The PSNR value of a duplicated frame located at frame number is calculated based on the MSE between this duplicated frame and the original frame from the original (uncompressed) sequence. This PSNR value reflects the subjective distortion that occurs when jerky sequences consisting of duplicated frames are viewed by human observers. In general, the perceived video quality of a sequence is high if the average PSNR is high and the quality variation is low . When there is low motion activity in the successive frames, that is, when frames are alike (low MSE), then duplication of frames results in barely noticeable jerkiness. The variation of the PSNR values is therefore also small. On the other hand, when high motion activity is present, then successive frames differ substantially and the MSE between successive frames is large, as well as the quality variation. The computed overall PSNR average therefore sufficiently incorporates the perceptual video quality reduction due to the reduced frame rate (jerkiness).
We apply the same principle to the computation of the average quality when the temporal base and first enhancement layer are received and decoded. This means that the following frame sequence is displayed: . The combination of all temporal layers results in displaying the sequence , which is the single-layer sequence.
Before we analyze the temporal layer traffic statistics, we describe the simple smoothing that we apply to the temporal base and enhancement layers to decrease the traffic variability. Let denote the frame size (bytes) of frame . Since there are large transmission gaps between frames of the base layer, we can redistribute the frame sizes over these gaps by dividing the frame size by four, and hence sending a quarter of each base layer frame during one frame period: , . Equivalently, we say that we have smoothed the temporal base layer traffic over frames. Analogously, the first enhancement layer traffic is smoothed over frames: , , . The second layer is smoothed over frames since only one frame is missing in between the B frames of this layer: , , . This basic smoothing introduces extra decoding delays, but mitigates to some extent the high rate variability as we demonstrate in the next section.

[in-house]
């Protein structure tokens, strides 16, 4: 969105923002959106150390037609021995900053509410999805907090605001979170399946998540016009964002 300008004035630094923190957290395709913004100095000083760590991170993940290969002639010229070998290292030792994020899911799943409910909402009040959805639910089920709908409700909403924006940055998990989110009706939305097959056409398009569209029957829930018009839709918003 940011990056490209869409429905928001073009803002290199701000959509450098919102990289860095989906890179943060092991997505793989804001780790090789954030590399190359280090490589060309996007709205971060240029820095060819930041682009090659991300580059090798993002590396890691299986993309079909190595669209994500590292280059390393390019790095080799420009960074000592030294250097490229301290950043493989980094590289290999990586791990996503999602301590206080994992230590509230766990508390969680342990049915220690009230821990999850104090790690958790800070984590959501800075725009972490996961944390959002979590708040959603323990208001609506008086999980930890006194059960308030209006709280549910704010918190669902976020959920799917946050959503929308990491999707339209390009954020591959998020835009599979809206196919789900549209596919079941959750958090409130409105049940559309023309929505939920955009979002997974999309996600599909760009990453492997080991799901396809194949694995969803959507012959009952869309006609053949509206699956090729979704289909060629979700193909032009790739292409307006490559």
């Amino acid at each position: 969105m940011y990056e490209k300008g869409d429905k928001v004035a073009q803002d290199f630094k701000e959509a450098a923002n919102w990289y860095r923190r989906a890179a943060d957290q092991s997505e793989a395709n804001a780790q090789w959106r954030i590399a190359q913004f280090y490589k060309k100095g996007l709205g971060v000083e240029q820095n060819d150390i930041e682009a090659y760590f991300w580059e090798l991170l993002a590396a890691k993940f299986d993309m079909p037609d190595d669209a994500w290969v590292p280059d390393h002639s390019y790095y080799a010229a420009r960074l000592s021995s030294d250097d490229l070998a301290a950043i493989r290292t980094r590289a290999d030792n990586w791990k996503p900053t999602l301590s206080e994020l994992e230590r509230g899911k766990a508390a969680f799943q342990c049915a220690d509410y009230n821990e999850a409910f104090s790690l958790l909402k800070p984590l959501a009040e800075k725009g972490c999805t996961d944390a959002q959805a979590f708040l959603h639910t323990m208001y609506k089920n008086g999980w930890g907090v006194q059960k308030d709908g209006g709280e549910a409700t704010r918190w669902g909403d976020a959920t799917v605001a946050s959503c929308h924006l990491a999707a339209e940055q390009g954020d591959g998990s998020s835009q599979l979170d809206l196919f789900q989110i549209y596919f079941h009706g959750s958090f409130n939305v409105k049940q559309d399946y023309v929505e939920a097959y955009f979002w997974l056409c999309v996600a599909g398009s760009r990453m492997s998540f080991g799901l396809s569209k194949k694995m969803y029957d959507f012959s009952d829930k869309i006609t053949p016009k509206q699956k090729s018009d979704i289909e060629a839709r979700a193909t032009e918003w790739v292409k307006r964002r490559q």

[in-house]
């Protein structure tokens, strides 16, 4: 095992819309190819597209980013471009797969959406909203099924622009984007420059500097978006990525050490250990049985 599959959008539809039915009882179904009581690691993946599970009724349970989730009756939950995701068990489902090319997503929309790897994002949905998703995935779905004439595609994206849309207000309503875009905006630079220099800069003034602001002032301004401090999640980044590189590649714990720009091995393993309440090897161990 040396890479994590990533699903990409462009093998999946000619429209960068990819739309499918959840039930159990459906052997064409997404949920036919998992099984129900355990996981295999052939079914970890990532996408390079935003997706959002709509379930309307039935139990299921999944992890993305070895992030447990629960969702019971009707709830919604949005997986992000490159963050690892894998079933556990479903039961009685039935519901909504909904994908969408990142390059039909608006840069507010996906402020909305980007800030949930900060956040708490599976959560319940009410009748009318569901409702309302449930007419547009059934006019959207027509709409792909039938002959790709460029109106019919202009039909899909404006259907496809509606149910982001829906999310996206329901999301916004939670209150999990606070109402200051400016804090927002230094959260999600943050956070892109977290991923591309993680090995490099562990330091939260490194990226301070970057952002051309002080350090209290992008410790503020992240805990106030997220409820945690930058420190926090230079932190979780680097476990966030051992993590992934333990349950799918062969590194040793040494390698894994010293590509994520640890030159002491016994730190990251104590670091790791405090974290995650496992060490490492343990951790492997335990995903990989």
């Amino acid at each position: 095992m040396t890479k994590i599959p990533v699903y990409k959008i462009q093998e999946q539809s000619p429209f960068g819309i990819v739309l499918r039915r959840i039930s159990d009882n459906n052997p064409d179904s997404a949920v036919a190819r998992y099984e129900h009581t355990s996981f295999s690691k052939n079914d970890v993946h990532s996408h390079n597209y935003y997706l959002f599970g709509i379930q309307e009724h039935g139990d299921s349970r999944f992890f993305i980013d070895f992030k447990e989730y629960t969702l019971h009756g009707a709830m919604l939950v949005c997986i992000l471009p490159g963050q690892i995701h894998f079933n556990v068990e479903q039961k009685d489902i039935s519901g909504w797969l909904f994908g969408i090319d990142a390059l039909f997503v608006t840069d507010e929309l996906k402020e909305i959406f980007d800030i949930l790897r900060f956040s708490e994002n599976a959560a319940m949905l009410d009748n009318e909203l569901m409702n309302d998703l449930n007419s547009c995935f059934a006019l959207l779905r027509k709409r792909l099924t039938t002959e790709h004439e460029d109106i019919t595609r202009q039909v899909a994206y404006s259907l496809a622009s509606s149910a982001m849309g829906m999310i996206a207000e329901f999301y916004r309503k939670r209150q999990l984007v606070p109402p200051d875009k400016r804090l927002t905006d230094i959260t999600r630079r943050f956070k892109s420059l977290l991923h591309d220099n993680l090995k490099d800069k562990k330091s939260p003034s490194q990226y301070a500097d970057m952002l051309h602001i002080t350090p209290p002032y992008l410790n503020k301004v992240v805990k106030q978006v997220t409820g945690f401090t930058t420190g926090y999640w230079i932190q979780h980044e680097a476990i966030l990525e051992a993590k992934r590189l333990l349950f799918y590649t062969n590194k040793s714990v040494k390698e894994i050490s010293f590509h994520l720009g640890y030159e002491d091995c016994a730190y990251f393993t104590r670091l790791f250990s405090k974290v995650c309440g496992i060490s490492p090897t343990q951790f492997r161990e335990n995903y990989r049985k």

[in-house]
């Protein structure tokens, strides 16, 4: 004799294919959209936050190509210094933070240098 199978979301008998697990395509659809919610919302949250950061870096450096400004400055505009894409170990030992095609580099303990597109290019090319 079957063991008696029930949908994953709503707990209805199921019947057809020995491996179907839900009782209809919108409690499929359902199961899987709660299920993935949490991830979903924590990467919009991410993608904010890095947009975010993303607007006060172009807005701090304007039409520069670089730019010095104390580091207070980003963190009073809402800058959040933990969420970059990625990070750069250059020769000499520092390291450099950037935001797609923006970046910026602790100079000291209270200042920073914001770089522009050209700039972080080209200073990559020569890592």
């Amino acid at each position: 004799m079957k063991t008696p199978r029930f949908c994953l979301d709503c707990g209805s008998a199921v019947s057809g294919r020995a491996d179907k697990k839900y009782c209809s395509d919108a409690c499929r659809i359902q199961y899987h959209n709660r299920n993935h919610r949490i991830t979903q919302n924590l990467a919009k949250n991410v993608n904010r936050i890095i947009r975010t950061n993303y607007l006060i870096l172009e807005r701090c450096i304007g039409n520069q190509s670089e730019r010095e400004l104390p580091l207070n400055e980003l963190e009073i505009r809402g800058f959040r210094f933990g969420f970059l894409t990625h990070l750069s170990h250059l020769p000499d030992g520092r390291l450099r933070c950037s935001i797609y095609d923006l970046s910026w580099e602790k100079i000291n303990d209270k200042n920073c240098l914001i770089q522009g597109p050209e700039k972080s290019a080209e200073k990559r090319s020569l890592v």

4.2. Results and Discussion
We treat each temporal layer separately in the following analysis, except for the layer quality where we assume the reception of all lower layers. The aggregation of all layers is equivalent to the single-layer case, which is analyzed in detail in . The main reason for treating each layer separately is that streaming protocols, such as the Real Time Protocol [76, 77], typically packetize and stream each layer separately to allow for different treatment of the layers in the network.
In Table 2, we summarize traffic and quality statistics of the temporal base layer and the two temporal enhancement layers included in the G16-B3 GoP structure. The table includes frame size, bit rate, smoothed frame size, GoP size, and video quality statistics. We estimate these statistics based on the five long CIF sequences that we encode with H.264 SVC and MPEG-4 Part 2. In the first column of Table 2, the encoding mode is specified by a code representing the encoder (SV for H.264 SVC and Mp for MPEG-4 Part 2) and the quantization scale. For each encoder, we present min/mean/max values (computed across the five sequences) for two selected quantization scales that result in approximately equal PSNR quality (max-to-min) ranges. For example, the base layer quantization scale 28 for H.264 SVC results in the PSNR quality range 29.3–36.6 dB, and the quantization scale 4 for MPEG-4 Part 2 results in the quality range 29.2–36.5 dB. We compare the various statistical quantities in Table 2 based on matching quality ranges between encoders. Detailed results for the full range of studied quantization scales, which gives the RD and VD curves presented in this paper, are available in [73, 74].